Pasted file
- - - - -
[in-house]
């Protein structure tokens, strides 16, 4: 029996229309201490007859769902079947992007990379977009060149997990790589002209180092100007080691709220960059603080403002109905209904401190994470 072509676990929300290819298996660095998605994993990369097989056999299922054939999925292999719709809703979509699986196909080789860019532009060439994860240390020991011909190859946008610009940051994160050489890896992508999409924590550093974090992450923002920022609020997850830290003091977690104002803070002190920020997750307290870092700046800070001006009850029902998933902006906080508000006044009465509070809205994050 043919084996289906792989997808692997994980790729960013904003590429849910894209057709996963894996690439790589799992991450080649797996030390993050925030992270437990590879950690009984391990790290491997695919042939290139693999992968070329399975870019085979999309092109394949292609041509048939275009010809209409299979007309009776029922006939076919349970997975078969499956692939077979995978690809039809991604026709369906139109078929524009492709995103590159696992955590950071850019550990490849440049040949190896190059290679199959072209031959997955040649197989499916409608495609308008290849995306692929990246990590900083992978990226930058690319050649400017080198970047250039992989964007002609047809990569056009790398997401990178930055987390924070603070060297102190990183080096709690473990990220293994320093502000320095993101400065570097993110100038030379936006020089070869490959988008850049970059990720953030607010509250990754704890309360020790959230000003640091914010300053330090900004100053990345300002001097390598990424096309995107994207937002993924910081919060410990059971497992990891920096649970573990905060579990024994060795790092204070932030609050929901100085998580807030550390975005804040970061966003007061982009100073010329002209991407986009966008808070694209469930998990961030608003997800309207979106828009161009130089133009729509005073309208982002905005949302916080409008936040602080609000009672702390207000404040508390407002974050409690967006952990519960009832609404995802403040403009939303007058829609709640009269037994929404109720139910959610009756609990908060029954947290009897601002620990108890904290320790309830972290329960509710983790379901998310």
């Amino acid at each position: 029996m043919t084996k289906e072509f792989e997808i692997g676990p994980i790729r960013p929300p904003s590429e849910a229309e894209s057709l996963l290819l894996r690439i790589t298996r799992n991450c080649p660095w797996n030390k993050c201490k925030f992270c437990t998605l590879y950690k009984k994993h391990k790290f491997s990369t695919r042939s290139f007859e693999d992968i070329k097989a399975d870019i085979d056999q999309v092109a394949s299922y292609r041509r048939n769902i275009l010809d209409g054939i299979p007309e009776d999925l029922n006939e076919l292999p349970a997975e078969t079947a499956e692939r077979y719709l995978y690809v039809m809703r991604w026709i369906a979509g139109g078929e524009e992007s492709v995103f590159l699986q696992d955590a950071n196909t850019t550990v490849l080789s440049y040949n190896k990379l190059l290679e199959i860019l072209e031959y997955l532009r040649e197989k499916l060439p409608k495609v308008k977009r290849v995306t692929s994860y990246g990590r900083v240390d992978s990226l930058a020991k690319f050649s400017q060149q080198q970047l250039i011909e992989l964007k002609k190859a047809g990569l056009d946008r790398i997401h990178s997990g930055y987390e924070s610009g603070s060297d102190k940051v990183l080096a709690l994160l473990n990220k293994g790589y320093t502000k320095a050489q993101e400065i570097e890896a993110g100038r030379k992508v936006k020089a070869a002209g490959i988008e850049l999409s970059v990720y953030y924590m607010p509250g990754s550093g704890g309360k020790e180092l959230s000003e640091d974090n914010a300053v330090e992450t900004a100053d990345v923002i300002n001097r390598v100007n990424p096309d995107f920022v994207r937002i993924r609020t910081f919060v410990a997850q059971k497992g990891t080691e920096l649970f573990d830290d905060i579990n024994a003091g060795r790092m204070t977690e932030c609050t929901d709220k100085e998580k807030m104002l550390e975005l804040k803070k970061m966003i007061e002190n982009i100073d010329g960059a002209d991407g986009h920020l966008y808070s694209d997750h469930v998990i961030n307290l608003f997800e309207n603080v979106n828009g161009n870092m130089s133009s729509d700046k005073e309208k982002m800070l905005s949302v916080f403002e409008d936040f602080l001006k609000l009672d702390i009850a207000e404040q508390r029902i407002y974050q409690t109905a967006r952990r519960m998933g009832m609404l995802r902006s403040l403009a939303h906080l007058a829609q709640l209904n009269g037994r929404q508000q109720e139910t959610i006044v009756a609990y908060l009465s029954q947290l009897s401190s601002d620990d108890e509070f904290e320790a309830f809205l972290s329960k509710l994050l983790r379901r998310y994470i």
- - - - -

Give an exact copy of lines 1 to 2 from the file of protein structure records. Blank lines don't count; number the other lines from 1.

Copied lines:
[in-house]
């Protein structure tokens, strides 16, 4: 029996229309201490007859769902079947992007990379977009060149997990790589002209180092100007080691709220960059603080403002109905209904401190994470 072509676990929300290819298996660095998605994993990369097989056999299922054939999925292999719709809703979509699986196909080789860019532009060439994860240390020991011909190859946008610009940051994160050489890896992508999409924590550093974090992450923002920022609020997850830290003091977690104002803070002190920020997750307290870092700046800070001006009850029902998933902006906080508000006044009465509070809205994050 043919084996289906792989997808692997994980790729960013904003590429849910894209057709996963894996690439790589799992991450080649797996030390993050925030992270437990590879950690009984391990790290491997695919042939290139693999992968070329399975870019085979999309092109394949292609041509048939275009010809209409299979007309009776029922006939076919349970997975078969499956692939077979995978690809039809991604026709369906139109078929524009492709995103590159696992955590950071850019550990490849440049040949190896190059290679199959072209031959997955040649197989499916409608495609308008290849995306692929990246990590900083992978990226930058690319050649400017080198970047250039992989964007002609047809990569056009790398997401990178930055987390924070603070060297102190990183080096709690473990990220293994320093502000320095993101400065570097993110100038030379936006020089070869490959988008850049970059990720953030607010509250990754704890309360020790959230000003640091914010300053330090900004100053990345300002001097390598990424096309995107994207937002993924910081919060410990059971497992990891920096649970573990905060579990024994060795790092204070932030609050929901100085998580807030550390975005804040970061966003007061982009100073010329002209991407986009966008808070694209469930998990961030608003997800309207979106828009161009130089133009729509005073309208982002905005949302916080409008936040602080609000009672702390207000404040508390407002974050409690967006952990519960009832609404995802403040403009939303007058829609709640009269037994929404109720139910959610009756609990908060029954947290009897601002620990108890904290320790309830972290329960509710983790379901998310």